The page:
“We had speakers, Kernza products available for sale and to sample, and more educational activities to talk about soil and water health and how Kernza can impact that,” Berger said. "The pancakes were actually Kernza pancakes that Chris Pancakes cooked for us using their own pancake formula mix. It was not all Kernza, but you can tell a difference.”

The Kernza came through the winter of 2020-21 … but so did the rye. “We did not have a harvest,” Posch said. “The rye that was there before we planted the Kernza overtook the Kernza and choked it out.” 

Wagner-Lahr points out there was a drought during the 2021 growing season, so the recently-planted Kernza had to compete for water with the well-established rye.

“Our first year did not go as planned,” Berger admitted, “but we did come out with 15-and-a-half large round bales that went to supplement livestock feed.

Berger, the FFA chapter, and the community members are not giving up on Kernza — even though their first attempt didn’t go as planned. In August they were back in the field drilling oats.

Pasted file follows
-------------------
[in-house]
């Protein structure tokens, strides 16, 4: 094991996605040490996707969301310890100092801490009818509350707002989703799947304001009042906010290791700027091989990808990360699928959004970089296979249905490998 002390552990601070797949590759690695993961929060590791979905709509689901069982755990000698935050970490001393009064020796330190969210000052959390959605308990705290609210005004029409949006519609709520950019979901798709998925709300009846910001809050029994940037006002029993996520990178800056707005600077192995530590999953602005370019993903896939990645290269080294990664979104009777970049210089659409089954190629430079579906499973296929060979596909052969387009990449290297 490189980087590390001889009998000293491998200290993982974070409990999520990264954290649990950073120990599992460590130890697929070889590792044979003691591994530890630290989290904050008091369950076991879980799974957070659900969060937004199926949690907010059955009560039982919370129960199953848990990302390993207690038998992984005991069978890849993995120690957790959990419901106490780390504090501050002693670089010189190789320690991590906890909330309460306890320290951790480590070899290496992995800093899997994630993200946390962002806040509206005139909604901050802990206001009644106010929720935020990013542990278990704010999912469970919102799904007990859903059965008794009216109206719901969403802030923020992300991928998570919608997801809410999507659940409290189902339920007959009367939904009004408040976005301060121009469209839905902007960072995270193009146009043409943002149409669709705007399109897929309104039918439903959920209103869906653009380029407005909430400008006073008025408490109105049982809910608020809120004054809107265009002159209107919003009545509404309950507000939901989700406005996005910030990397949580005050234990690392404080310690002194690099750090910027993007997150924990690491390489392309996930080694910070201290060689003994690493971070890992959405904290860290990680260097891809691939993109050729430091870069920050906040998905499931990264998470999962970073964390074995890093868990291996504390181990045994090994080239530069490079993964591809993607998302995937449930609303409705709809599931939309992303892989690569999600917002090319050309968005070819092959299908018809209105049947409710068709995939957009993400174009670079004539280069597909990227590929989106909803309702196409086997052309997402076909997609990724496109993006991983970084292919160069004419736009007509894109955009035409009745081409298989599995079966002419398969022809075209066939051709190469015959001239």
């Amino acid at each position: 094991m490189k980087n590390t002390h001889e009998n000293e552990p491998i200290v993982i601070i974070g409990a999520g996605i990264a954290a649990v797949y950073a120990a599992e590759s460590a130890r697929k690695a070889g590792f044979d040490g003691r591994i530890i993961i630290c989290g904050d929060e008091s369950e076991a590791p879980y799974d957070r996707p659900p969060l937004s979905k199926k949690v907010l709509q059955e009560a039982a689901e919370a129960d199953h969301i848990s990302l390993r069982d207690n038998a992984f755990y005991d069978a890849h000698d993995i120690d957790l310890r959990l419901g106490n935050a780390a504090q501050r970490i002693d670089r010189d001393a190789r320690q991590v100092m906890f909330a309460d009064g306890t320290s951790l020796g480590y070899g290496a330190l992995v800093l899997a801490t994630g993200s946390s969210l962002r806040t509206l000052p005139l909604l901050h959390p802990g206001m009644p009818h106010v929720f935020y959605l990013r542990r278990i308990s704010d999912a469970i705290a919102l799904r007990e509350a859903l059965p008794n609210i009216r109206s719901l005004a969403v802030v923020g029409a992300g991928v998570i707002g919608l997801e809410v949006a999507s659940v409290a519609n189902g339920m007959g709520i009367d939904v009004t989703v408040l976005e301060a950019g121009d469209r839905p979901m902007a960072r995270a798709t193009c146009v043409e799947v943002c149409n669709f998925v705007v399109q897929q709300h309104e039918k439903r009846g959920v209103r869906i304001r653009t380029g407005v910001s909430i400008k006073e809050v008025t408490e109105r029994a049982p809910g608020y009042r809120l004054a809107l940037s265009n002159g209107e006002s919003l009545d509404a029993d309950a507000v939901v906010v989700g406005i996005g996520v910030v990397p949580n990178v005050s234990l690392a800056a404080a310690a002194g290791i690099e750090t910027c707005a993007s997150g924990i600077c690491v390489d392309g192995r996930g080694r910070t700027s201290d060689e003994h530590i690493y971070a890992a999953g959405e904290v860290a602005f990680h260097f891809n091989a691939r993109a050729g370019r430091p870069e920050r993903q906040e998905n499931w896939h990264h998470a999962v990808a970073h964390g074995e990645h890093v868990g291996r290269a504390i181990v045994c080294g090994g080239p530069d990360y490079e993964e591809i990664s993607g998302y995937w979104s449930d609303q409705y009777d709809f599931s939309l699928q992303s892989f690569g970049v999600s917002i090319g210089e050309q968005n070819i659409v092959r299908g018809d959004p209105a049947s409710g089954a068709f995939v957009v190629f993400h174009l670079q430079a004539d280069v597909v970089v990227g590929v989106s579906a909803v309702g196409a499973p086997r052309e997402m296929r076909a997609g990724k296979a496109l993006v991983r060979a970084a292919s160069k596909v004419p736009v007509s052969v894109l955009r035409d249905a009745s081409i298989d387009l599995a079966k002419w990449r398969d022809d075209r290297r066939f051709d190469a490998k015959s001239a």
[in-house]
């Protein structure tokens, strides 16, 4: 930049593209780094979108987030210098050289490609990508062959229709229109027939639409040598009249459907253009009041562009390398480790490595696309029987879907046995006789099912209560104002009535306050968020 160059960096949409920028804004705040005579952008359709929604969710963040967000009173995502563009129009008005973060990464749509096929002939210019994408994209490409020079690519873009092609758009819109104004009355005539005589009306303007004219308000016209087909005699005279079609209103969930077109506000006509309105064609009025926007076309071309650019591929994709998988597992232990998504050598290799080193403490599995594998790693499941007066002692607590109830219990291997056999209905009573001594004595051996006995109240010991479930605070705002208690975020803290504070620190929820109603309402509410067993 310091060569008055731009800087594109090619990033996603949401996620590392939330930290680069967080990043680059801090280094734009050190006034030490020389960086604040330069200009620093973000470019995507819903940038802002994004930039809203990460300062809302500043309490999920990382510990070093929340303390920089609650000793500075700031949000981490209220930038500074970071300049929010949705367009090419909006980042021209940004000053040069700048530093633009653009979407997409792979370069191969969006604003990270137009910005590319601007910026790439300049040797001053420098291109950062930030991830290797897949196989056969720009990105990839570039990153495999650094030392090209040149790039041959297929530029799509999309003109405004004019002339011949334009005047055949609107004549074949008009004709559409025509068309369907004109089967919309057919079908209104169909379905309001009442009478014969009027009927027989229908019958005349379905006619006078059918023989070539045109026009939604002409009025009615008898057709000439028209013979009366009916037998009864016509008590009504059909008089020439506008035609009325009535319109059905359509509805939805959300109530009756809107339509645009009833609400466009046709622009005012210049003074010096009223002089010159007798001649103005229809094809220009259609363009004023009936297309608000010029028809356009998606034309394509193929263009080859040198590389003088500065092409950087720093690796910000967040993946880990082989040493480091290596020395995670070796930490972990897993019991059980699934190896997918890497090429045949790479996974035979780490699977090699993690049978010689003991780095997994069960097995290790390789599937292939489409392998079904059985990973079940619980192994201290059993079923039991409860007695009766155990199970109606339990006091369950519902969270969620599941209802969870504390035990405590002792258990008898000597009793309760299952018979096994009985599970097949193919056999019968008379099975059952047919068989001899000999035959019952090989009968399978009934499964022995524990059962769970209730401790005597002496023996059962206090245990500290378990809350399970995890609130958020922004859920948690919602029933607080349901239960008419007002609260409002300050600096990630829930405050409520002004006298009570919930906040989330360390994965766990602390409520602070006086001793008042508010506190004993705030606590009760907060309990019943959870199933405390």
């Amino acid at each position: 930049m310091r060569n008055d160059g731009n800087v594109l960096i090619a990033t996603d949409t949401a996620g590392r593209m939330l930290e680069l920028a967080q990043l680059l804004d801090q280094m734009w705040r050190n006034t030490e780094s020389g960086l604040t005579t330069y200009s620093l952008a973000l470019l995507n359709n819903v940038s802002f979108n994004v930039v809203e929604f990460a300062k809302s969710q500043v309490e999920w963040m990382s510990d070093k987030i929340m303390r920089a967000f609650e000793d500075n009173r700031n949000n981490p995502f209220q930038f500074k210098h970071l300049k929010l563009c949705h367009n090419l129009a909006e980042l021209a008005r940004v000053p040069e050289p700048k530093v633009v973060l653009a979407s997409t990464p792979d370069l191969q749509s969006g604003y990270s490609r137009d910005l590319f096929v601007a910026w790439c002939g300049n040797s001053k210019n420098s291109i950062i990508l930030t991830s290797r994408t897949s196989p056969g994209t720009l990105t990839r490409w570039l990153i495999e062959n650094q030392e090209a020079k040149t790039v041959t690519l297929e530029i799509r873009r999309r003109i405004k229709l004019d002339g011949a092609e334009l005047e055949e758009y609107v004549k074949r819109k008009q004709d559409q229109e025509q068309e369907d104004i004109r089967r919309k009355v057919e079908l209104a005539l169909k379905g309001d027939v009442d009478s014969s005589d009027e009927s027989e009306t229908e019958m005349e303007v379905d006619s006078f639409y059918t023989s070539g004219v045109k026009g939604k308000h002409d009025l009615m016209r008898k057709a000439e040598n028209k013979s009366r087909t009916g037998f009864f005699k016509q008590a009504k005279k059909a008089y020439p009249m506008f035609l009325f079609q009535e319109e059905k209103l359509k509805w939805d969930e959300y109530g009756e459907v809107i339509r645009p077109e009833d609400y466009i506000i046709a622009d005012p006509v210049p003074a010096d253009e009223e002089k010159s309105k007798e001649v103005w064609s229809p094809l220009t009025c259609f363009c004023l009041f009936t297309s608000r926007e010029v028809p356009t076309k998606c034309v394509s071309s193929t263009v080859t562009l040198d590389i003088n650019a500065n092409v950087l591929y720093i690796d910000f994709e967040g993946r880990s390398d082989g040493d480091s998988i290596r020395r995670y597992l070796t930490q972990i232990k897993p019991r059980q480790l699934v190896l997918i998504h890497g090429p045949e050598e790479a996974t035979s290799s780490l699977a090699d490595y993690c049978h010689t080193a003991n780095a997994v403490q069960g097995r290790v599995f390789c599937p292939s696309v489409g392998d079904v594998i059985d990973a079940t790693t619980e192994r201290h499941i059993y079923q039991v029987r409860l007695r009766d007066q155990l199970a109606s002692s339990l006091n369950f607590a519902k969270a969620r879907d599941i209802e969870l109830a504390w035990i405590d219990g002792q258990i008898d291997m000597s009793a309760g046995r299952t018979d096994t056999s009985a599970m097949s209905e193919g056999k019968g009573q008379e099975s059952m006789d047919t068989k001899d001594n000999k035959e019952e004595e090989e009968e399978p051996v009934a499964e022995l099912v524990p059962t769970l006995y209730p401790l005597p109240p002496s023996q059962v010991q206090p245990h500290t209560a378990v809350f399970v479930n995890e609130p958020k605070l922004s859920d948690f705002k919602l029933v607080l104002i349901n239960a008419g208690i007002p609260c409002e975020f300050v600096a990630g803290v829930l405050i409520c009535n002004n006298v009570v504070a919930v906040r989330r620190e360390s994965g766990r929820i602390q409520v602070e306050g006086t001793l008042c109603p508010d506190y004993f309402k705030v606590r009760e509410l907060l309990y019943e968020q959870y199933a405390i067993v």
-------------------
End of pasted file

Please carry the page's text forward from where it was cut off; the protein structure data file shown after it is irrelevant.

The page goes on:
“We will harvest the oats in the spring of 2022,” Berger said. “We are hoping that with the oats we can get rid of the rye and other weeds that are there and then start fresh by replanting Kernza in late summer of 2022. We hope to see what markets are available to us at that time, and there has even been discussion about using some of the Kernza flour in recipes for students to eat at ROCORI.”

The oats were planted with five different treatments ranging from tilled to no-tilled to control plots where nothing was done to the rye. Berger says the variety of plot treatments will be educational for the community and club members.

While everyone is waiting to see what will happen with the various small grain experiments, the gardening project will continue during the 2022 growing season. Posch says the gardeners hope to grow enough to freeze some of the harvest to eat during the colder months. 

The ROCORI school district serves three Minnesota towns whose names form the acronym ROCORI: Rockville, Cold Spring and Richmond.